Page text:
• Don’t share equipment. This applies to all equipment from towels, razors, mouth guards to water bottles.

What to look for

Different infections will appear in a variety of ways. You may first notice redness or itching. It may be that you have swelling or a rash. If there is soreness or pain that doesn’t seem to relate to any training or fighting injury then you may have an infection 

Some infections such as staph and cellulitis can start from the tiniest cut. This is even more likely if the cut is on the foot. Keep an eye out for any break in the skin and if you have one make sure it stays clean and dry. Cellulitis is an especially painful and potentially fatal disease that comes from the tiniest amount of bacteria.

Athletes should be regularly checked. Looking after your health as an amateur MMA fighter or a professional is important. All fighters should have regular examinations for infections. If a fighter themselves notices something wrong they should have a medical professional examine them as soon as possible.

Is it ok to carry on fighting and training with an infection?

Removal from fighting and training is necessary while treatment is conducted. Any communicable infection should be kept away from others until it has been successfully treated. This means no fighting or sparring to reduce contact. Training is perfectly fine but in private. Using a public or shared gym will put others at risk.

Keeping your family safe

Of course, if you are infected it will be impossible not to have contact with your loved ones so you will need to reduce any risk of infections. By observing the earlier advice you will reduce any chance of passing the infection on. If you have head lice then wash every family member’s hair with medicated shampoo. If you have a skin infection then sleep separately from your partner if possible. Make sure everyone scrubs their hands regularly and no one shares towels or soap. Wipe down bathroom surfaces and clean the bat and shower after use.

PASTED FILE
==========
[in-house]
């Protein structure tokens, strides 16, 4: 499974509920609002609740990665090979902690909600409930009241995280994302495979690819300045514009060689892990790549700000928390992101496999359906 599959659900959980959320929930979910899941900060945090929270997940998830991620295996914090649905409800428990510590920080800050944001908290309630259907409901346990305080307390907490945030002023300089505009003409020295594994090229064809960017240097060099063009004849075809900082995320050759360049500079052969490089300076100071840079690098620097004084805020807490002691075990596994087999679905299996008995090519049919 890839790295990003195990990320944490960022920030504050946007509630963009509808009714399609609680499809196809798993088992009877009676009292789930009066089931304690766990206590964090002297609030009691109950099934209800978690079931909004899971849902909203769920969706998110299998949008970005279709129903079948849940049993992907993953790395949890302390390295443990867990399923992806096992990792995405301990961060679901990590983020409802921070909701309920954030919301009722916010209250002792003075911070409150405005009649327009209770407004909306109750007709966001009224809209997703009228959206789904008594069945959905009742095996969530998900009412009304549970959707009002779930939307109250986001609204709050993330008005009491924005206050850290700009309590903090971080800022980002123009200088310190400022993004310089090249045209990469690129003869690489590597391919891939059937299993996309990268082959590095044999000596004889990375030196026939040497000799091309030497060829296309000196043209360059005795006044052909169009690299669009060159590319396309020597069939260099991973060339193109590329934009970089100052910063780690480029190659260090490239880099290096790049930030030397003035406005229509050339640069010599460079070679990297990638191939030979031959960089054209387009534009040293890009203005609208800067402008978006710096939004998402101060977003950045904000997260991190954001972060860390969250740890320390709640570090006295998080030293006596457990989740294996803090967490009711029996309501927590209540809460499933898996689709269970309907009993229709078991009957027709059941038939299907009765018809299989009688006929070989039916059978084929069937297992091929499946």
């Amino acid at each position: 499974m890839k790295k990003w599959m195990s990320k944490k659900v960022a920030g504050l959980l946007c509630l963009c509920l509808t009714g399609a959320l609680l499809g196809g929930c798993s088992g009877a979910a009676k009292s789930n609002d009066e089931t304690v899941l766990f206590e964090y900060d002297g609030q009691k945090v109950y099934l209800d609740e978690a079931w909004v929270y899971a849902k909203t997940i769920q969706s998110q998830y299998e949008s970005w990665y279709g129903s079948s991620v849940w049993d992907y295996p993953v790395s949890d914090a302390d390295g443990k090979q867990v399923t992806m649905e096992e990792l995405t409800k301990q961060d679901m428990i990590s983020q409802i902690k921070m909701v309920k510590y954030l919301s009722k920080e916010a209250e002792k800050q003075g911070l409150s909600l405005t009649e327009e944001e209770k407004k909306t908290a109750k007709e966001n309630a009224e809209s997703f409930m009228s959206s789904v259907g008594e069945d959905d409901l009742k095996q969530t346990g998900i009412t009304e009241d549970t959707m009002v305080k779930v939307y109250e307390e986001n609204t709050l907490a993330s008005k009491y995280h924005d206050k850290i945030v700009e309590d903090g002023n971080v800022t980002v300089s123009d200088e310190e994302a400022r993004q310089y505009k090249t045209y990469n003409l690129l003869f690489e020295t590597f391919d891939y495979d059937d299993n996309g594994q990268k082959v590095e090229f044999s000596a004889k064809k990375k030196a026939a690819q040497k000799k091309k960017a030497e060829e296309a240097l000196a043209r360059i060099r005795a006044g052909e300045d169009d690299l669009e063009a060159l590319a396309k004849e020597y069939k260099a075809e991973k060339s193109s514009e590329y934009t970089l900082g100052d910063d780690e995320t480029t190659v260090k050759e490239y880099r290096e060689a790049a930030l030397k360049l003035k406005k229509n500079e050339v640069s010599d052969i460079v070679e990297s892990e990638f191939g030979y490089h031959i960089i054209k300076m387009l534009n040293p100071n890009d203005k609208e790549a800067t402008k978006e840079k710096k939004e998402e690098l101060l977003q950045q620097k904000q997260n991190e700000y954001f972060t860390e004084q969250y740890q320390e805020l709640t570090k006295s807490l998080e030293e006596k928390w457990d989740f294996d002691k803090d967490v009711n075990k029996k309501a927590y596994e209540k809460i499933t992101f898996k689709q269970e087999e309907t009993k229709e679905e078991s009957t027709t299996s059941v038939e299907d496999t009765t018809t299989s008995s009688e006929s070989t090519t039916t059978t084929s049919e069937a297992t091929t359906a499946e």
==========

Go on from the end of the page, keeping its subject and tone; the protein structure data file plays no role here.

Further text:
What are the risks of re-infection?

Unfortunately, sports such as MMA carry a higher chance of infection from bacterial or viral diseases. As for re-infection, it is no more likely than catching the disease in the first place. Prevention is really the best option. If an athlete is injured then the wound must be properly covered in training to reduce any risk of infection.

How are these infections treated?

It depends on the type of infection that has been transmitted. Some infections such as lice are dealt with by means of a special shampoo and comb. Other infections may be treated with a topical cream or antibiotics. A serious infection may need pus to be drained and in the case of MRSA, you may need to be treated with intravenous medication. 

Summary

For MMA fighters, trainers, and other athletes involved in contact sports, infection is an unwanted but common risk. Using special soaps, washing regularly, and using clean, dry equipment can minimize risks. It isn’t just enough to buy the best boxing gloves but keeping them and other kit clean and dry is a must. However, the most solid way to avoid infection is by all members of the sport following these guidelines and more. Fighting or training in public while knowingly having an infection, no matter how innocuous it seems, is putting others at risk. Staying as hygienic as possible, not sharing equipment, and taking a break from fighting to recover when necessary will help to keep you and your fellow athletes safer.